WASHINGTON (NNPA) – Cancer is the nation’s second-leading cause of death for both Blacks and Whites. While there is no known cure for cancer, a flurry of FDA approval requests to treat the most threatening cancer cases has researchers optimistic that progress is being made toward an eventual cure.
As Dr. William Chambers, national vice president of Extramural Research for the American Cancer Society, explains, “Things are happening on all fronts, not just in research, but in clinicals as well.”
Much of the developments are around immunotherapy, an established concept that includes all treatments that employ or manipulate a patient’s own immune system to target the illness.
Researchers seem to be most interested in improving cancer vaccines, which can be preventative (prophylactic), or used as treatment (therapeutic). Two prophylactic vaccines that fight viruses known to cause cancer are already on the market, i.e., the HPV and hepatitis B vaccines. But so far, such vaccines only work for the small subset of cancers caused by viruses. Still, this hasn’t stopped researchers from trying to create a vaccine against cancer itself.
“Most effort has been toward therapeutic vaccines, which seek to immunize those who already have cancer,” Chambers says. “But because there are so many factors, it’s tough to provoke an immune response.”
Therapeutic vaccines either boost overall immune response, or teach a patient’s immune system to recognize and target afflicted cells.
Provenge, the first, and currently only, FDA-approved therapeutic vaccine, does the latter. Provenge is used for prostate cancer and has been shown to add close to four more months of life for near-terminal patients. Although the mortality rate is low for prostate cancer, Black men are more than twice as likely as White men to die from it. They are also 60 percent more likely to contract it in the first place, according to the American Cancer Society.
Provenge is what’s known as a dendritic cell vaccine. It is created from a patient’s own immune cells, and cancer cells. The immune cells are enhanced for growth, “taught” to recognize those cancer cells, and re-implanted into the patient, where the cells multiply and alert the immune system to fight cancer cells like the one sampled.
On another front, Pfizer is partnering with a French pharmaceutical company to create a standardized tumor-cell-based vaccine. This type of treatment samples a tumor cell and reengineers it to be more detectable to the immune system; when the cell is reintroduced to a patient, his or her immune system recognizes and attacks all cells like it. Unlike customized vaccines such as Provenge, this treatment uses a random tumor sample from a patient to create a generalized vaccine that can be used in anyone with a comparable diagnosis.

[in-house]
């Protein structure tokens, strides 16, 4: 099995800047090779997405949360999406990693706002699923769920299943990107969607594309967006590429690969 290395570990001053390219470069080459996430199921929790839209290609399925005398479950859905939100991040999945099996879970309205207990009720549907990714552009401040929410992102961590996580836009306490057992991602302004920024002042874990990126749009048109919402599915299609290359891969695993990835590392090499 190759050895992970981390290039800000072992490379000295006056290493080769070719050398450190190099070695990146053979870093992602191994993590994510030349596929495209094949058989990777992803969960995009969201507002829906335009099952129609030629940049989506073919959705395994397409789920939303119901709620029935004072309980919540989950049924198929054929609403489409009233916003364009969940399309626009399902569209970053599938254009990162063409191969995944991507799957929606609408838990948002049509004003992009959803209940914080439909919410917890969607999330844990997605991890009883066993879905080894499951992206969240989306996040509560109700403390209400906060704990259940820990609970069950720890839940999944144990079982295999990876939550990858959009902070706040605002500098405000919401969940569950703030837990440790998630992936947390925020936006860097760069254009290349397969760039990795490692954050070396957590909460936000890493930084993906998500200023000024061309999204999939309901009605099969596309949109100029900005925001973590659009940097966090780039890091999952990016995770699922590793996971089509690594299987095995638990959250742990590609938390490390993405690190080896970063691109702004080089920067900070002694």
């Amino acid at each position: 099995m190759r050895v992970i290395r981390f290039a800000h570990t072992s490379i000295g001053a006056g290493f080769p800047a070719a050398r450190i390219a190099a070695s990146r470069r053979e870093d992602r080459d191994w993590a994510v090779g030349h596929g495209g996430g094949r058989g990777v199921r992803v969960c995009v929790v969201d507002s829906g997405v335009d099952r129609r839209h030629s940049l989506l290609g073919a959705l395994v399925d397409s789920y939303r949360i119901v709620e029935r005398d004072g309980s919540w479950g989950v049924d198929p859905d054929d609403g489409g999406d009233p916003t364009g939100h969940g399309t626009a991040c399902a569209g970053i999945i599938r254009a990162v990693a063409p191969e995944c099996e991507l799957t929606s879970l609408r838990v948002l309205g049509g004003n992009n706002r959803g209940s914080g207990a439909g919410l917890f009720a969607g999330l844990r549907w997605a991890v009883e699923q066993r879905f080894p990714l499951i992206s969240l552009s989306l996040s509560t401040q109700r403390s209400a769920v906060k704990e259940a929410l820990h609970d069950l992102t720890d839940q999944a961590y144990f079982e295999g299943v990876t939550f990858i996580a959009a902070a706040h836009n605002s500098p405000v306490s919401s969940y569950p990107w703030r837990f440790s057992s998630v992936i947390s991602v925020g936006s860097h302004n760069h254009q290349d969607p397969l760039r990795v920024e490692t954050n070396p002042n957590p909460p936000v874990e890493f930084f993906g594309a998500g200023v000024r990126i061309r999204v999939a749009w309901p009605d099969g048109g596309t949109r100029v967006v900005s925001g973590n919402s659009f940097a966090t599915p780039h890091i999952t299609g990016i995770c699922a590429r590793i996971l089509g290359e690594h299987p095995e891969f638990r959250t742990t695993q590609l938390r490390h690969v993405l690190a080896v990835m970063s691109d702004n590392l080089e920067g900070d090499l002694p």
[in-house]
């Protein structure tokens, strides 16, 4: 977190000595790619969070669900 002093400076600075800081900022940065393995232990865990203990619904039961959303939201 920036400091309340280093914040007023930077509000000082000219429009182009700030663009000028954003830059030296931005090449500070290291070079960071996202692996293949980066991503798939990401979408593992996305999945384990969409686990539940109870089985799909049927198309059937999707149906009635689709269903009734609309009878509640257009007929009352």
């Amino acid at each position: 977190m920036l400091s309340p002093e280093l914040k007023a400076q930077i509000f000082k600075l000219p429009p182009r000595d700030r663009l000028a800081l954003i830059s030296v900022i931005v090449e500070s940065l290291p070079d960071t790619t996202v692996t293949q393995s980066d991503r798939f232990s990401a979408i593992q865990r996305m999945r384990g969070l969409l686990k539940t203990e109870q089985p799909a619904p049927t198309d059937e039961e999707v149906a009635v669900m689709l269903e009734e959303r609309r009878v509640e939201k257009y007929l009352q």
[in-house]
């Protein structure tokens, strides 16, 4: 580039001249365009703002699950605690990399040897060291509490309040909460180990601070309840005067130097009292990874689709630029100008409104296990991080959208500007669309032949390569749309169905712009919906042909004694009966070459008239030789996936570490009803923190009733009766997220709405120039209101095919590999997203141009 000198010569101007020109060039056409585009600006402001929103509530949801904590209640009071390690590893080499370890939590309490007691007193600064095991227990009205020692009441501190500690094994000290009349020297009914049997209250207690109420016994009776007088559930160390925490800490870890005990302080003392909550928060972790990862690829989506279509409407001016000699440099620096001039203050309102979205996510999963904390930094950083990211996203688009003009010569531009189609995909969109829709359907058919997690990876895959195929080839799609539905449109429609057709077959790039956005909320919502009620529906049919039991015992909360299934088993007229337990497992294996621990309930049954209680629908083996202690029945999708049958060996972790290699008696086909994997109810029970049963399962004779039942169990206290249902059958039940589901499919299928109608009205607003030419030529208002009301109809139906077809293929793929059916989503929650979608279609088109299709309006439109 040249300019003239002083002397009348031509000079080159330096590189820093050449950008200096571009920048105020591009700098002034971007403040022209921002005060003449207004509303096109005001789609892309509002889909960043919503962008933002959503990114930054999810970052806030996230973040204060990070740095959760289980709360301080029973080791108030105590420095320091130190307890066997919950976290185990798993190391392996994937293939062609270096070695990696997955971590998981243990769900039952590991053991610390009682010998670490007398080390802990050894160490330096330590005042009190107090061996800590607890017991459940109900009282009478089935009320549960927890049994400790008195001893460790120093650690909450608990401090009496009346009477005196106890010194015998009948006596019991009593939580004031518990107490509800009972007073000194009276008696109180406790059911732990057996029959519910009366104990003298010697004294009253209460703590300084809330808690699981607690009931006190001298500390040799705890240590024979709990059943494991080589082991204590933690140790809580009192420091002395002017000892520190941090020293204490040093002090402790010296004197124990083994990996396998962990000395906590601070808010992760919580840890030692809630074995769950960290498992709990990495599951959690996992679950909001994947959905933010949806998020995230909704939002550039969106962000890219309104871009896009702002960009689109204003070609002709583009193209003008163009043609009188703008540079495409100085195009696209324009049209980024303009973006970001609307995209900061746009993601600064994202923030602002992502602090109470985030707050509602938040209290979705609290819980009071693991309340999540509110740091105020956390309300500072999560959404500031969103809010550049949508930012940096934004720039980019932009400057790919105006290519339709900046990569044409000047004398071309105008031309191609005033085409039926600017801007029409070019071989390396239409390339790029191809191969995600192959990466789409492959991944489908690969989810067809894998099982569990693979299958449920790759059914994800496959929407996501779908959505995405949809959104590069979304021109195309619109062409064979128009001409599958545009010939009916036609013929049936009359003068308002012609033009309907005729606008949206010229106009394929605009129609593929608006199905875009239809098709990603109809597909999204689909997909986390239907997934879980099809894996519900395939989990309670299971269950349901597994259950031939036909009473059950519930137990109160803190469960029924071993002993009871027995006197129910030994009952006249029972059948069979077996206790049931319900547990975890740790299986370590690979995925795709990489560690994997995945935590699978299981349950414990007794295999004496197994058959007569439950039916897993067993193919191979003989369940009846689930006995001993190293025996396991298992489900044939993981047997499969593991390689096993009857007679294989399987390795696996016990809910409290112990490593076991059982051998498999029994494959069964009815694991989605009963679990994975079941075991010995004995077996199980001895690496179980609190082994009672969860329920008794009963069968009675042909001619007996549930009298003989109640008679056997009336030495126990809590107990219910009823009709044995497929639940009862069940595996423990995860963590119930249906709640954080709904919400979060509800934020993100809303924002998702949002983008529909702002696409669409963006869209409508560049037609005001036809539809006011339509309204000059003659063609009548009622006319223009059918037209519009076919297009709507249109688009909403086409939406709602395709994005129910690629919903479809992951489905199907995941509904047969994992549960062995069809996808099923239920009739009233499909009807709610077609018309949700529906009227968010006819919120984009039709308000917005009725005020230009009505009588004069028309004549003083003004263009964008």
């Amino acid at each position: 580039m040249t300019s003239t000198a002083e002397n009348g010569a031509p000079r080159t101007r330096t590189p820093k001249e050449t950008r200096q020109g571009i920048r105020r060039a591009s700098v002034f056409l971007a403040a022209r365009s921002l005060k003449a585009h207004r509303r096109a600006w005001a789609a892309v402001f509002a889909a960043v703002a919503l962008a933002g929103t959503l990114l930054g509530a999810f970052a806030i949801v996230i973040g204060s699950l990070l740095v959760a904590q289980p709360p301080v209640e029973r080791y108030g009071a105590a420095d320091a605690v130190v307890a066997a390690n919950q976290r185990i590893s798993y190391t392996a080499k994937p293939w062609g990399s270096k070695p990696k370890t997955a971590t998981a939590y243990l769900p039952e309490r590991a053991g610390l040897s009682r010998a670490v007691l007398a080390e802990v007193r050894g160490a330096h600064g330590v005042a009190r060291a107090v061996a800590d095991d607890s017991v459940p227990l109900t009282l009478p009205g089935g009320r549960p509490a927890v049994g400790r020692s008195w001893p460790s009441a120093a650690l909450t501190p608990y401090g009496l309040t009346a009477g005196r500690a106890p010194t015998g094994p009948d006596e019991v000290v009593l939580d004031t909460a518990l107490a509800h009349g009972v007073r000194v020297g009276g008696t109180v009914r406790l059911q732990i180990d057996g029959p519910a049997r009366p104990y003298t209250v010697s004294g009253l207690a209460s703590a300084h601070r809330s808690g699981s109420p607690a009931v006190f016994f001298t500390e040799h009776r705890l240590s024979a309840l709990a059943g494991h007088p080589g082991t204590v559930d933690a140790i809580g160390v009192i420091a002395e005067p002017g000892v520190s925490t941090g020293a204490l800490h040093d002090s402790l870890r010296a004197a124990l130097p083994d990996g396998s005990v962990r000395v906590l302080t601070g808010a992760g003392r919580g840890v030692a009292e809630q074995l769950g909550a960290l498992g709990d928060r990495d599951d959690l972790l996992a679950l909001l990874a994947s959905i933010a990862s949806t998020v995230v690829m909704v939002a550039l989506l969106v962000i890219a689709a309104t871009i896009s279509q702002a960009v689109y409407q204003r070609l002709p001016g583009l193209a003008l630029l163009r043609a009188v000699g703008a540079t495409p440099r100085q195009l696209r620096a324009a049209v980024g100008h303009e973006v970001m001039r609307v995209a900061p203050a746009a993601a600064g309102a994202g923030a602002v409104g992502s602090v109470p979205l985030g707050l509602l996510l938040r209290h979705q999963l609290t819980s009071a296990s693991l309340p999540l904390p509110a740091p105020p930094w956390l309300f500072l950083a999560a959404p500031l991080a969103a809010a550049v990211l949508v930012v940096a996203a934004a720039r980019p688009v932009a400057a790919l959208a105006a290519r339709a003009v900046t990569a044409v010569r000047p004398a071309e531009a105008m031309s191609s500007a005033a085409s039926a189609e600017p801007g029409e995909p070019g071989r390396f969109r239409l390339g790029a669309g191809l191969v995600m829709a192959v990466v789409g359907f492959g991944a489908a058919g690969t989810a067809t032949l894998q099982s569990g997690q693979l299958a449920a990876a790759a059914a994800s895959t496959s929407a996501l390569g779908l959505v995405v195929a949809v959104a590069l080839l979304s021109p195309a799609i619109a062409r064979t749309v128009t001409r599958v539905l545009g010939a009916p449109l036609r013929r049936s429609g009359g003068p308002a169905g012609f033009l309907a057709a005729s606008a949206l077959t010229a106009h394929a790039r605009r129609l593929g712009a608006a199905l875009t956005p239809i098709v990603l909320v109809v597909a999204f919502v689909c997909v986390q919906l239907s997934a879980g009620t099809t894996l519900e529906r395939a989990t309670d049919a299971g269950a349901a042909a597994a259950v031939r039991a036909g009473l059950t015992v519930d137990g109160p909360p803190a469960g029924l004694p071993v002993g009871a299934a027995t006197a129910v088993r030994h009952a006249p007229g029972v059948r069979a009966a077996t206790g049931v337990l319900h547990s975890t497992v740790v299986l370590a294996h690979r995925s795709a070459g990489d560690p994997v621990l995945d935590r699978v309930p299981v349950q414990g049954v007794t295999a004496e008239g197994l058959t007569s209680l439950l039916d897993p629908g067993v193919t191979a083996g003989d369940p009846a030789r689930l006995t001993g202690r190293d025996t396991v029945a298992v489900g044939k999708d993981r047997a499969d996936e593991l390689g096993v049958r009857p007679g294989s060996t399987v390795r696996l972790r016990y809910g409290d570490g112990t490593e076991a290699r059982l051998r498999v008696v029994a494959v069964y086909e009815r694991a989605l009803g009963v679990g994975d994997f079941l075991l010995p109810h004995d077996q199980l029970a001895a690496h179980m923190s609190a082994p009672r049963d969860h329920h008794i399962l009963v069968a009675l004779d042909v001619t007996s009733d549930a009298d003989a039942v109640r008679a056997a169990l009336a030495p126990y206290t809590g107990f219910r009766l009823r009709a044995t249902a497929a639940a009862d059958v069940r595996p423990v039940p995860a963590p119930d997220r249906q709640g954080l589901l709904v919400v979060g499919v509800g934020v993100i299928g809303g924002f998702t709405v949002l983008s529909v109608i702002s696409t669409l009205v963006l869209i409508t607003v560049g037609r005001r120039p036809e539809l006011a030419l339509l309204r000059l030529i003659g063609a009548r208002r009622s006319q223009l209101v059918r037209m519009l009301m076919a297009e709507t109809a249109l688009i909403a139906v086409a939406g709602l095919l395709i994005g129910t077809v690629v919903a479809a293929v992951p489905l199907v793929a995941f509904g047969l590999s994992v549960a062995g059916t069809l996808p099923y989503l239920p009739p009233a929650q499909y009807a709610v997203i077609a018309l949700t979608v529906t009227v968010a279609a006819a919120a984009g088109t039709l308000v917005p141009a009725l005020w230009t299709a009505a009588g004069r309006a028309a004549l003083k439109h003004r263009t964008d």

Pfizer’s is slated to being clinical trials for this treatment next year.
In addition to vaccines, there are monoclonal antibodies, man-made proteins engineered to infiltrate unchecked cancer cells, and make them visible to the body’s immune system. AstraZeneca, for example, is poised to release such a treatment, known as MEDI4736. In its first round of clinical trials, tumors shrank in 19 percent of patients (diagnosed with a few different cancers), and another 39 percent had their cancer stabilize for a year or longer. The treatment is currently in its final round of trials.
A Swiss company is developing a similar treatment for bladder cancer; in its first clinical trial, 52 percent of patients saw their tumors shrink in 12 weeks. Merck is working on a monoclonal antibody to extend the lives of patients with advanced melanoma.
There are also impressive cancer treatment developments happening outside of immunotherapy. This month, researchers at Cleveland Clinic reported they’ve discovered a protein that could slow the growth and spread of cancerous tumors.
Pfizer is ready to release a drug that slows breast cancer development and extends the lives of patients whose advanced-stage breast cancers have spread. In its second round of trials, the drug, palbociclib, reduced the risk of the cancer worsening by 51 percent, and stabilized the patients for close to 20 months.
Of course, these innovative, often personalized treatments come as significant cost. The required three doses of Provenge total $93,000. Medicaid covers it, but 40 percent of prostate cancer patients are under the age of eligibility. Yervoy, FDA-approved to extend survival in patients with advanced melanoma, is $120,000. The companies that make each treatment offer payment plans.
“Like anything, prices will go down with general application, but yes, it’s expensive and labor intensive. …[B]ut they are getting better at it,” Chambers says.
Even when the medical community masters these advancements, treatment will likely remain expensive for patients (even with insurance), until the market is flooded.
“The success we’re seeing in clinicals is pretty impressive, and I’m optimistic this will move forward quickly,” says Chambers of the American Cancer Society. “And I’m seriously hoping that will be the case because…it’s really looking promising.”